OK, then. I’ve got an eval unit of the sturdy, stellar little Lenovo X12 hybrid tablet PC here in the office. I just had a simply stunning ThinkPad X12 21H1 upgrade experience. I swear to tell the whole truth and nothing but. I copied the self-installing upgrade (.MSU) file over from my production PC, and the whole thing ran to completion in under a minute. Maybe under 40 seconds. It was FAST!
Wow! Truly Stunning ThinkPad X12 21H1 Upgrade
Given that this PC is probably less than two months old, I’d wondered why MS hadn’t offered the 21H1 enablement package automatically. So I decided to push my luck, and use the self-installing upgrade file on that machine instead.
That file comes burdened with this incredibly long name:
A real mouthful, eh? But after right-clicking the name, and selecting Open from the resulting pop-up menu, the results proceeded to astonish and delight. It took less than 10 seconds to install, got to the reboot less than 10 seconds after that, and took less than 20 seconds to get to the desktop once the boot sequence got underway.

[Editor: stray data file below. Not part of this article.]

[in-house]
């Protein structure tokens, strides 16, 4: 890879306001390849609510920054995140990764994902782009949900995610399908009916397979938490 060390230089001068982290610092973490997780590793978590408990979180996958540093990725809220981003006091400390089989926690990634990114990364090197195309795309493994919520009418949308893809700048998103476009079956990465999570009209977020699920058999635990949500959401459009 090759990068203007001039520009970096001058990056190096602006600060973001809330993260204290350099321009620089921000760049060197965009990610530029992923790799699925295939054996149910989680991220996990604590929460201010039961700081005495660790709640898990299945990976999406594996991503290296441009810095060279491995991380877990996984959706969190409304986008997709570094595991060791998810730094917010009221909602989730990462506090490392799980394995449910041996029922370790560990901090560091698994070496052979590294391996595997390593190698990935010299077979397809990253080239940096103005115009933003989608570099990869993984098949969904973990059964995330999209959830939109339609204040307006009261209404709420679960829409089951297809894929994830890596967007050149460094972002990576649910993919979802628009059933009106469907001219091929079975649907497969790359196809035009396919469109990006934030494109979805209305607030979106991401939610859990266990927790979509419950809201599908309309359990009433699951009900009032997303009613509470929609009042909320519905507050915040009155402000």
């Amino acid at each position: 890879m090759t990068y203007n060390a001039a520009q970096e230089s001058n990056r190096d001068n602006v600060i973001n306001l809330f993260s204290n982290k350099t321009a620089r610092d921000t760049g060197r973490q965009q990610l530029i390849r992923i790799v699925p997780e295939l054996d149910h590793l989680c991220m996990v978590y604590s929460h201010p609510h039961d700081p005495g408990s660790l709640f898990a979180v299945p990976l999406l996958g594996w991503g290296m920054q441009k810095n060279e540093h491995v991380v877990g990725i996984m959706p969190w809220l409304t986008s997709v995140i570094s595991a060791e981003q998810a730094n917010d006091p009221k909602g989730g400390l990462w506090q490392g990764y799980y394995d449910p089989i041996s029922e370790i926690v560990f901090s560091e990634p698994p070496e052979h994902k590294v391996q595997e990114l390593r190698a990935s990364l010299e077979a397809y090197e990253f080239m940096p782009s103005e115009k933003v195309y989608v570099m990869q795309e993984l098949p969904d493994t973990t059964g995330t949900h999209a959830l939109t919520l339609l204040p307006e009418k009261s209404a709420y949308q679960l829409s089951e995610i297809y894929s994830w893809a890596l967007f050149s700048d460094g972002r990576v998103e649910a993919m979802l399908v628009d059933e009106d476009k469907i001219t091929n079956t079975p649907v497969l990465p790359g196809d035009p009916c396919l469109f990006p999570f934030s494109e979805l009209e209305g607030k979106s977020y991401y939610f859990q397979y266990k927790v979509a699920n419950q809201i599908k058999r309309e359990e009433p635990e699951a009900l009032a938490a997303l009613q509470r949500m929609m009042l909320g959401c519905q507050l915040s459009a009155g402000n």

I’ve never seen anything like it before. Sure, enablement packages are meant to short-circuit the upgrade process, and speed it through to completion. But gosh, this is ridiculous! I’m pretty sure the whole thing took less than a minute, and perhaps under 40 seconds to complete and let me run the winver command that produced the lead-in graphic for this story. So far, this eclipses any enablement package I’ve ever installed by at least a binary (if not decimal) order of magnitude.
I’ve been dealing with enablement packages for Windows 10 since the 1909 version came out in September, 2019. I’ve never seen anything like this before. Frankly, given that WU didn’t offer the enablement package to the X12 on its own, I was more than a little apprehensive about the resulting outcome. I shouldn’t have worried: it’s amazing!